How “giving” are Russians? Not very it seems: survey

Alisher Usmanov is one of Russia's biggest philanthropists. (Photo credit: Wikimedia Commons)

Russia, ranked 126th out of 140 countries surveyed, is among the worst for CIS and Eastern European states

ST PETERSBURG: Russia is ranked among the worst in terms of charitable acts, coming in 126th out of 140 countries, a survey on how giving nations are has found.

The Charities Aid Foundation (CAF) World Giving Index 2016 measured three ways of giving in 140 countries: donating money to a charity; helping a stranger; and volunteering time to a charitable organisation in the past one month.

The survey, in its 5th run, interviewed 2,000 Russian individuals face-to-face between July and September last year.

Russia scored 126th (1st being best, and 140th worst) among 140 countries:

Russians are more likely to help a stranger, with more than 1 in 3 doing so, compared to 1 in 5 from results in 2012’s World Giving Index.

Here is a glance at the rankings of Commonwealth of Independent States (CIS) and eastern European states:

Uzbekistan: 11
Turkmenistan: 15
Kyrgyzstan: 34
Tajikistan: 87
Kazakhstan: 96
Belarus: 100
Ukraine: 106

Moldova: 110
Latvia: 113
Estonia: 118
Georgia: 120
Lithuania: 124
Russia: 126
Armenia: 130
Azerbaijan: 131

The survey, conducted by Gallup, excluded the Chechen Republic, Republic of Ingushetia, Republic of Dagestan and the Republic of Crimea due to political instabilities. The Republic of Adygeya, Republic of Kabardino-Balkaria, Republic of Karachaevo-Cherkessie, and North Ossetia were excluded due to high crime rates. Remote small settlements in far-eastern Siberia were also excluded. They represent about 6% of the population.

Fewer volunteering but more donating to charities

Russia, which was previously ranked 8th in 2014 in terms of the number of people volunteering time, has seen fewer people participating as volunteers. However, there has been an increase in both the proportion and the actual number of people donating to a charity.

Overall, the top 20 most giving countries are: Myanmar, United States, New Zealand, Canada, Australia, United Kingdom, Netherlands, Sri Lanka, Ireland, Malaysia, Kenya, Malta, Bahrain, United Arab Emirates, Norway, Guatemala, Bhutan, Kyrgyzstan, Thailand and Germany.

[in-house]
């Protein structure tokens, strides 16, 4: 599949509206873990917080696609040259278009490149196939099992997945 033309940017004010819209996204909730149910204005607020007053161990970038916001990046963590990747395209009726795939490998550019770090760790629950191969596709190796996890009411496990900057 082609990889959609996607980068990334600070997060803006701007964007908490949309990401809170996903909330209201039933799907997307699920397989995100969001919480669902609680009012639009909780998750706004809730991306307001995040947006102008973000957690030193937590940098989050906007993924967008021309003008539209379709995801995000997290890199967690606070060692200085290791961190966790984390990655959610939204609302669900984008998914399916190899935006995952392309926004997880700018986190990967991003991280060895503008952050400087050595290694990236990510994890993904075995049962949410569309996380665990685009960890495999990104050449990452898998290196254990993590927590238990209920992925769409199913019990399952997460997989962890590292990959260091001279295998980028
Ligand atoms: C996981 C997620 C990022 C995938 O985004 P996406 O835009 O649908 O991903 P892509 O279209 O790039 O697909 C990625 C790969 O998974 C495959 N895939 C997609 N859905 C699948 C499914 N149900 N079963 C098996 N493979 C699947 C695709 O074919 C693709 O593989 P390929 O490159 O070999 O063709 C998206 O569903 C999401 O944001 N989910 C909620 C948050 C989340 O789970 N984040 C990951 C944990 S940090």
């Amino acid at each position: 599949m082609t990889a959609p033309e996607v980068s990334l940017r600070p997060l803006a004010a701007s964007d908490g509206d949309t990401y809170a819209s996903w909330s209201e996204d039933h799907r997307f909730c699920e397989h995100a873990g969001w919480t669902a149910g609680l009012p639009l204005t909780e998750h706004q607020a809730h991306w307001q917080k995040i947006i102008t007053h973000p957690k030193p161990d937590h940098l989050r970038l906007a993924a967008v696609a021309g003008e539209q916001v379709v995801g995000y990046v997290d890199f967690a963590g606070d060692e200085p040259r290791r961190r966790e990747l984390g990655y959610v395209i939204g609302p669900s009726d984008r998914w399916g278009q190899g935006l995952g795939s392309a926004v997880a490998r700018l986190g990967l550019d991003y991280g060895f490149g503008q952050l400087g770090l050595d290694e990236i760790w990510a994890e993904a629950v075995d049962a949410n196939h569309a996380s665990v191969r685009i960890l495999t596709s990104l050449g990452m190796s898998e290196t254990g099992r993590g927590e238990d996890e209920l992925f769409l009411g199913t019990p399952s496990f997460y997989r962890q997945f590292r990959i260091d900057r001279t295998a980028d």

Globally, helping a stranger is the most common way to give (51.4% global average), giving time is more than half less (21.6% global average).

The “giving” culture in Uzbekistan, Turkmenistan

Uzbekistan and Turkmenistan, out of the CIS and eastern European states, were the only two countries to be in the top 20 most giving countries in the world.

Uzbekistan, in particular, improved its standing from being ranked 50th in 2013. However, it also saw a sharp fall from 43% to 27% in terms of the proportion of people volunteering their time. This, CAF speculates, could be due to the fact that the surveys did not coincide with subbotniks which are state-mandated volunteering days.

Turkmenistan, on the other hand, moved up the ranks rising 56 places to be ranked 15th due to a threefold increase in the number of people volunteering their time. This could be due to the return of subbotnik, a national day of volunteering called by the Turkmenistan government, or the proximity to Ramadan during the surveying period (July and August last year) celebrated by the Muslim-majority country.

What are subbotniks?

Subbotnik is the practice of giving up a weekend, usually Saturday (therefore the name), to volunteer or perform unpaid labour. This can be widely found in many former Soviet states with some of them state-sanctioned to fill in gaps in services. According to Russiapedia by Russia Today, the idea of subbotnik came about in the early 1900s as a way to unite revolutionary-minded masses and promote socialism through labour.

Over the years, the importance of subbotnik has ebbed and waned with the ruling political beliefs of the day. During the Soviet era, subbotnik was one of the centrepieces of the socialist society. Citizens were asked to participate after winter to tidy up the city in preparation for springtime. Today, subbotnik can still be found in former Soviet states in both voluntary and obligatory settings.

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